North Dakota State Turns Over Deleted Emails of School President - Higher Education


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North Dakota State Turns Over Deleted Emails of School President

by Associated Press

FARGO, N.D. — North Dakota State University has turned over to the state’s Legislative Council nearly 2,000 pages of emails deleted from President Dean Bresciani’s account.

The council in April had requested Bresciani’s correspondence that mentioned Hamid Shirvani, who at the time was chancellor of the university system. The council got 900 pages of emails, but university officials later determined that more than 45,000 emails had been deleted from Bresciani’s account.

The Forum newspaper reported that NDSU then found 1,950 pages of deleted emails that should have been sent to the Legislative Council. Those were turned over last week.

The newspaper reported that few of the 1,950 pages of deleted emails were sent by Bresciani. Many of the emails are longer chains, with more replies from co-workers, or different versions of the same emails that the Legislative Council received after its initial request. In most cases, the emails contain information previously published by the Forum newspaper after open records requests.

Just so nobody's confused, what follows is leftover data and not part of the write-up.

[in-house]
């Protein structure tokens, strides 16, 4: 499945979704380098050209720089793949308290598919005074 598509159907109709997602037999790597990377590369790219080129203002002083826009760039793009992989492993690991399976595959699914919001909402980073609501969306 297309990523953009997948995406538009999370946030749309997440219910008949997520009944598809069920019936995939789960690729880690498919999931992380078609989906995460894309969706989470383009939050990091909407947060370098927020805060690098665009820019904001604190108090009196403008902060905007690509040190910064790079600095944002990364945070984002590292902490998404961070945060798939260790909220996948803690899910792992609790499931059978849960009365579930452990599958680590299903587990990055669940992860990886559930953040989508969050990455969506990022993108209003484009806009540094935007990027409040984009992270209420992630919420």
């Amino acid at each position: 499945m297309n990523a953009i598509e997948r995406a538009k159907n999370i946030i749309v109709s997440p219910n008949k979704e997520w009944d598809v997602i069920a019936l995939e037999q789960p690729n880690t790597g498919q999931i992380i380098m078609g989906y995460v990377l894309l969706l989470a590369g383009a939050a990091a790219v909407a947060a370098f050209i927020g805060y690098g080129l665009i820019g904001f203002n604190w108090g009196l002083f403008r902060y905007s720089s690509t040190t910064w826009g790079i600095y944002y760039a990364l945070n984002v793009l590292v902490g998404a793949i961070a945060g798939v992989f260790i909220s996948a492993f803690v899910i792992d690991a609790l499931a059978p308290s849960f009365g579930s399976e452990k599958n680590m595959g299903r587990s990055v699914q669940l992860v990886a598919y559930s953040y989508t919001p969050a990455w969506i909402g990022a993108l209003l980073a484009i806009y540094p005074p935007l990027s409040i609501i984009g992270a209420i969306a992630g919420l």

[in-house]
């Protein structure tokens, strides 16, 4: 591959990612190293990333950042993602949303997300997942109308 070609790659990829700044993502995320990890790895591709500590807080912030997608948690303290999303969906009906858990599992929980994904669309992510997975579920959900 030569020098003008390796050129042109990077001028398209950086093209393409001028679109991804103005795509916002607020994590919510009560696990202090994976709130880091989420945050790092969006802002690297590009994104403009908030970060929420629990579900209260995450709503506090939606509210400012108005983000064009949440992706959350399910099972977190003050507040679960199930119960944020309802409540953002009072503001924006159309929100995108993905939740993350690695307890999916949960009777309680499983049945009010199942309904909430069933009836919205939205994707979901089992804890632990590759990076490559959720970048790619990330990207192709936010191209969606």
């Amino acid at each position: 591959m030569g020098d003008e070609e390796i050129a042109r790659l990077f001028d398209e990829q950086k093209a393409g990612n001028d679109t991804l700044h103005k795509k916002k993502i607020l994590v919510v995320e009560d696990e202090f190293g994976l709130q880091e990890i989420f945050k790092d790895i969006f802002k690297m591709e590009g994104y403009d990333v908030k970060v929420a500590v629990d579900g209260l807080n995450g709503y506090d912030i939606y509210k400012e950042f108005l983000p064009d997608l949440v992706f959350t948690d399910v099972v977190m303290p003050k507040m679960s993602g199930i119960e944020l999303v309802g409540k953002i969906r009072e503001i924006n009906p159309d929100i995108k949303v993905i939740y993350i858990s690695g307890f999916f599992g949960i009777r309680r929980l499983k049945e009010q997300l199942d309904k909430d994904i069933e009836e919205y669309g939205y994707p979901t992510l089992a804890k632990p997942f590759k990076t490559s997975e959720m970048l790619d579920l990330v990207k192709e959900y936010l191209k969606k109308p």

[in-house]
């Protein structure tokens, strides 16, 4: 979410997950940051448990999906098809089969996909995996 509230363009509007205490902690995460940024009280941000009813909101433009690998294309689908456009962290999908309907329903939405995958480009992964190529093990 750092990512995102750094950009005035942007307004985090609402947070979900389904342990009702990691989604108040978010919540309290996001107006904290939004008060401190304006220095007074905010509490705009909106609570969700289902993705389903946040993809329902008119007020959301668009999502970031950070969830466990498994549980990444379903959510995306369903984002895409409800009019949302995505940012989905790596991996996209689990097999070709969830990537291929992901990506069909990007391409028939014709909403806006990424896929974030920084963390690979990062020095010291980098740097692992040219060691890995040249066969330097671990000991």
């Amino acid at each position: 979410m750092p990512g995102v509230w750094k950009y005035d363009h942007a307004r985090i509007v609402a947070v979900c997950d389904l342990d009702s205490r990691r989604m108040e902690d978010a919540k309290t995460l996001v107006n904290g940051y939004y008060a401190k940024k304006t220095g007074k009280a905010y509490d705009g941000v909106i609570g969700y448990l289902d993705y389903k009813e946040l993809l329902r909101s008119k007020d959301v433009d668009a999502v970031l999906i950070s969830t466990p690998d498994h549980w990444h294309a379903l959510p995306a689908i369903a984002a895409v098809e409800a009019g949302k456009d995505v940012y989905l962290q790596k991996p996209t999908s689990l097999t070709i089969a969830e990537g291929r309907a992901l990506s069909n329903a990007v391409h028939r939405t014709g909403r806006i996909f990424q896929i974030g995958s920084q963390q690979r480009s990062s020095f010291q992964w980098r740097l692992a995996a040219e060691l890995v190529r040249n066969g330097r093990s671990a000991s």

The deleted emails included ones Bresciani sent to others that expressed his disdain for Shirvani, his staff and officials from other North Dakota universities. Also included are several hundred automatic updates from an online petition calling on Bresciani to unfreeze funding for sexual education programming.

It’s still unclear whether the emails were deleted inadvertently, on purpose or as a result of a system error. NDSU has maintained that Bresciani did not delete any emails or direct anyone else to do so. University officials have said they believe a new automatic purging function is to blame.

Attorney General Wayne Stenehjem is now looking into whether NDSU violated the state’s open records law.

North Dakota’s open records law gives the public the right to inspect the correspondence, including emails, of all public officials, including Bresciani and the other university presidents.

If Stenehjem determines the emails were deleted to avoid public disclosure, he could refer the matter to a state’s attorney for consideration of criminal charges.

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